For that reason I intend to form a nonprofit organization and apply for Ecma membership to help further opening up the standardization process of ECMAScript to interested participants who currently do not enjoy the privilege of becoming member representatives.

I've been in contact with Secretary General Istvan and apparently this is doable as long as the General Assembly vote in favor of my application, so I think it's a good thing to raise this plan here and see if anyone has any good feedbacks or concerns, so we can iron out these issues during the early stage - or put an early end to it if there are some good reasons. A legally registered nonprofit with an official "tax exemption" status is the acceptance criteria for Ecma NFP members, but also requires me to go through a hell lot of bureaucracy and legal works and hold a few physical meetings with the presence of government dudes, so I'd really like to make sure we all like the idea (especially if you're a representative of an Ordinary member organization) before I'll go ahead.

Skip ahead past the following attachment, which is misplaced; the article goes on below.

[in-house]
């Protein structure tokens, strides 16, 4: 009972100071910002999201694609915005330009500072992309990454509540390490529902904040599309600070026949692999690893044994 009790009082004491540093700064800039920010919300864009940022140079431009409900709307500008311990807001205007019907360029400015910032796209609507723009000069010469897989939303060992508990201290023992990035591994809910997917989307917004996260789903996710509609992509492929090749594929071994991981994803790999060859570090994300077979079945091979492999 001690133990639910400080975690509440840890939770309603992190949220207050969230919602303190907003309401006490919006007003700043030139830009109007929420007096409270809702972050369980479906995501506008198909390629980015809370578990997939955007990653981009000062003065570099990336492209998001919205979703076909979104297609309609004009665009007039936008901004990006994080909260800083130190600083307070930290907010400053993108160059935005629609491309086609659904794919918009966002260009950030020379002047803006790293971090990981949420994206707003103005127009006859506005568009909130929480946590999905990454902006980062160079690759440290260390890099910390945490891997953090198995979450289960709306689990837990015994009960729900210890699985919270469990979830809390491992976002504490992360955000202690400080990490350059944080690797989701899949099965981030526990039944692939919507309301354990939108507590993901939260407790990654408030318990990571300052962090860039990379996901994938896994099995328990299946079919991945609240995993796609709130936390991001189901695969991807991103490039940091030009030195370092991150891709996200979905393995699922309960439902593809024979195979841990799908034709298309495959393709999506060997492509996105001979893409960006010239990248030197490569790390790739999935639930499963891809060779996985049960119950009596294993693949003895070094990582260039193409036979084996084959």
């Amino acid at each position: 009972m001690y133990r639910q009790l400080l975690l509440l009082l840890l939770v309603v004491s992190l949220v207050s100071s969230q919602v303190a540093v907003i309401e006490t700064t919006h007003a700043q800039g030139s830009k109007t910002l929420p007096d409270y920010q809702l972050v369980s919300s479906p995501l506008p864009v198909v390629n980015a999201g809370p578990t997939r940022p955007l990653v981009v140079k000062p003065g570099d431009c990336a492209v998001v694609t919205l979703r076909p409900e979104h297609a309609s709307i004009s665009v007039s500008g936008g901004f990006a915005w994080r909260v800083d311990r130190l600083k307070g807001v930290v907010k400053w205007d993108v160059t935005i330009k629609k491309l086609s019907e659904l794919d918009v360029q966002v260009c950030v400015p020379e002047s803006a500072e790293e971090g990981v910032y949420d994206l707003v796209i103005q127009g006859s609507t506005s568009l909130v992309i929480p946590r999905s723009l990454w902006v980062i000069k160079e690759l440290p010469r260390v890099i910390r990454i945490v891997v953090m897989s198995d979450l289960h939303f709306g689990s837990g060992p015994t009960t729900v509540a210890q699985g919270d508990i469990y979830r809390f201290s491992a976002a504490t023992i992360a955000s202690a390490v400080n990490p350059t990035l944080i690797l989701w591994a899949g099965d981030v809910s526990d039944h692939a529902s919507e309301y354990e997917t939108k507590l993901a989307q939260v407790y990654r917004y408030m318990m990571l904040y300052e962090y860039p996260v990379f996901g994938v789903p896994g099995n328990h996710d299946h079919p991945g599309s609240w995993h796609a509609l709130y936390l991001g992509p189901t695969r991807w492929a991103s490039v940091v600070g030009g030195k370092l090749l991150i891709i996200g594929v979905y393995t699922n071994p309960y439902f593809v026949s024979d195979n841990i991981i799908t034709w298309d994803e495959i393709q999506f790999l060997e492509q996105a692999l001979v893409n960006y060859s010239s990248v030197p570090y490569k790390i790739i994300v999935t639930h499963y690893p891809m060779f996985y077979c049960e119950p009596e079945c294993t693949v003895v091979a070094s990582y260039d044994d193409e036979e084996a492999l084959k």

The plan is (roughly) like this:

Once formed, this nonprofit organization will help TC39 by voluntarily overseeing and shepherding community participations. There will be a single set of clear rules on how to contribute.

Community proposals will be asked to be formatted as GitHub repos and be submitted in the form of GitHub issues to the nonprofit's GitHub project, and all discussions are expected to take place on GitHub. Dupes will be closed, related topics can be easily referenced, and past discussions can be easily searched.